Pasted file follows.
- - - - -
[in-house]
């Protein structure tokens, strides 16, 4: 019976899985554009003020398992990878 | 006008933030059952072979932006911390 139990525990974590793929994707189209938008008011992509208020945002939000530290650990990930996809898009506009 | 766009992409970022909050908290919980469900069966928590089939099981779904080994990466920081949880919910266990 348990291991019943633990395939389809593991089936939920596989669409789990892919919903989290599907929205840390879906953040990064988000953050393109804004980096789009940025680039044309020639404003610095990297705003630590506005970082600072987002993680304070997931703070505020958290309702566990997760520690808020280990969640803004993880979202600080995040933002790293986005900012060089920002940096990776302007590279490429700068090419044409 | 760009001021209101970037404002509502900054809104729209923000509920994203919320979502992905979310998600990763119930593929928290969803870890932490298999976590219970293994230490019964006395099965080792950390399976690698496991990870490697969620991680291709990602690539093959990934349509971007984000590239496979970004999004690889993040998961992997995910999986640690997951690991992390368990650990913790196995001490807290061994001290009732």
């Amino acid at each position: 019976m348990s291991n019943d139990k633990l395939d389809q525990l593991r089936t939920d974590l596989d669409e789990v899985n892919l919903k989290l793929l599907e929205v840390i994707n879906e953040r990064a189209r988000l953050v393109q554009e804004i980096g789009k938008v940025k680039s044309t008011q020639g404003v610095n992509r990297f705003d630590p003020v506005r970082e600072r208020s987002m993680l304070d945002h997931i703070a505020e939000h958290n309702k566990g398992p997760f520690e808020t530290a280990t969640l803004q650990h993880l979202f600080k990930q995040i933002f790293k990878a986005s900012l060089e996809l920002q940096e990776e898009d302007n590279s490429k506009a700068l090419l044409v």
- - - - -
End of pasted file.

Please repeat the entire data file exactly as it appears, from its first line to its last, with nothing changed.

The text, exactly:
[in-house]
């Protein structure tokens, strides 16, 4: 019976899985554009003020398992990878 | 006008933030059952072979932006911390 139990525990974590793929994707189209938008008011992509208020945002939000530290650990990930996809898009506009 | 766009992409970022909050908290919980469900069966928590089939099981779904080994990466920081949880919910266990 348990291991019943633990395939389809593991089936939920596989669409789990892919919903989290599907929205840390879906953040990064988000953050393109804004980096789009940025680039044309020639404003610095990297705003630590506005970082600072987002993680304070997931703070505020958290309702566990997760520690808020280990969640803004993880979202600080995040933002790293986005900012060089920002940096990776302007590279490429700068090419044409 | 760009001021209101970037404002509502900054809104729209923000509920994203919320979502992905979310998600990763119930593929928290969803870890932490298999976590219970293994230490019964006395099965080792950390399976690698496991990870490697969620991680291709990602690539093959990934349509971007984000590239496979970004999004690889993040998961992997995910999986640690997951690991992390368990650990913790196995001490807290061994001290009732």
């Amino acid at each position: 019976m348990s291991n019943d139990k633990l395939d389809q525990l593991r089936t939920d974590l596989d669409e789990v899985n892919l919903k989290l793929l599907e929205v840390i994707n879906e953040r990064a189209r988000l953050v393109q554009e804004i980096g789009k938008v940025k680039s044309t008011q020639g404003v610095n992509r990297f705003d630590p003020v506005r970082e600072r208020s987002m993680l304070d945002h997931i703070a505020e939000h958290n309702k566990g398992p997760f520690e808020t530290a280990t969640l803004q650990h993880l979202f600080k990930q995040i933002f790293k990878a986005s900012l060089e996809l920002q940096e990776e898009d302007n590279s490429k506009a700068l090419l044409v």